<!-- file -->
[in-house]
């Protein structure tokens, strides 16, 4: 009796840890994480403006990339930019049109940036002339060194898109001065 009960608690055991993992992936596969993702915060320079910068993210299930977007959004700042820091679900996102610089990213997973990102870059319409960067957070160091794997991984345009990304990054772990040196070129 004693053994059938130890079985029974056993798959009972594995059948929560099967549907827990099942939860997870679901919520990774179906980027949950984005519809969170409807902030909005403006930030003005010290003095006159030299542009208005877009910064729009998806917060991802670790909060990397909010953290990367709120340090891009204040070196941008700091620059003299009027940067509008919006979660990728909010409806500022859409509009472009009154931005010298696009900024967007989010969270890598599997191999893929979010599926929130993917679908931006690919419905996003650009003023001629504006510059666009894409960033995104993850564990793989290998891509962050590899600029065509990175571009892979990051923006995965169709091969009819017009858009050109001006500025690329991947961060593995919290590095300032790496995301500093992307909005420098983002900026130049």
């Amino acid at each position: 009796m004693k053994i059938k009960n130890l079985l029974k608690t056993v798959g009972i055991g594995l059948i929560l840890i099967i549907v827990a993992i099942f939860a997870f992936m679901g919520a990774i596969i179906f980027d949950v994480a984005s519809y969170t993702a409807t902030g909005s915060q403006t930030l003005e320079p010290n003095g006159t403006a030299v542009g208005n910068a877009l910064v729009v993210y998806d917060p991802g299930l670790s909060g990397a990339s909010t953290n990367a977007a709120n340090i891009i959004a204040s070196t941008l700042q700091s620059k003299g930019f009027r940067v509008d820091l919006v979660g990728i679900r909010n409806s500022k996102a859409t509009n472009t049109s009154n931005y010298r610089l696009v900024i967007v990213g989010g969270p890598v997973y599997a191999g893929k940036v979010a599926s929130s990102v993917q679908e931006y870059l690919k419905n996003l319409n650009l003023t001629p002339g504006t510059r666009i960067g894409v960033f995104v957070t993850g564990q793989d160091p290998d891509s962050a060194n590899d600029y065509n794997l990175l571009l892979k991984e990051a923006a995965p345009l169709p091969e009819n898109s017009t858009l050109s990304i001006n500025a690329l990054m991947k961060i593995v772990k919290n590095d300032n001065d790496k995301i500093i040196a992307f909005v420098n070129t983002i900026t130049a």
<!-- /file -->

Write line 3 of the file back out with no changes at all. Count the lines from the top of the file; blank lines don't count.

């Amino acid at each position: 009796m004693k053994i059938k009960n130890l079985l029974k608690t056993v798959g009972i055991g594995l059948i929560l840890i099967i549907v827990a993992i099942f939860a997870f992936m679901g919520a990774i596969i179906f980027d949950v994480a984005s519809y969170t993702a409807t902030g909005s915060q403006t930030l003005e320079p010290n003095g006159t403006a030299v542009g208005n910068a877009l910064v729009v993210y998806d917060p991802g299930l670790s909060g990397a990339s909010t953290n990367a977007a709120n340090i891009i959004a204040s070196t941008l700042q700091s620059k003299g930019f009027r940067v509008d820091l919006v979660g990728i679900r909010n409806s500022k996102a859409t509009n472009t049109s009154n931005y010298r610089l696009v900024i967007v990213g989010g969270p890598v997973y599997a191999g893929k940036v979010a599926s929130s990102v993917q679908e931006y870059l690919k419905n996003l319409n650009l003023t001629p002339g504006t510059r666009i960067g894409v960033f995104v957070t993850g564990q793989d160091p290998d891509s962050a060194n590899d600029y065509n794997l990175l571009l892979k991984e990051a923006a995965p345009l169709p091969e009819n898109s017009t858009l050109s990304i001006n500025a690329l990054m991947k961060i593995v772990k919290n590095d300032n001065d790496k995301i500093i040196a992307f909005v420098n070129t983002i900026t130049a």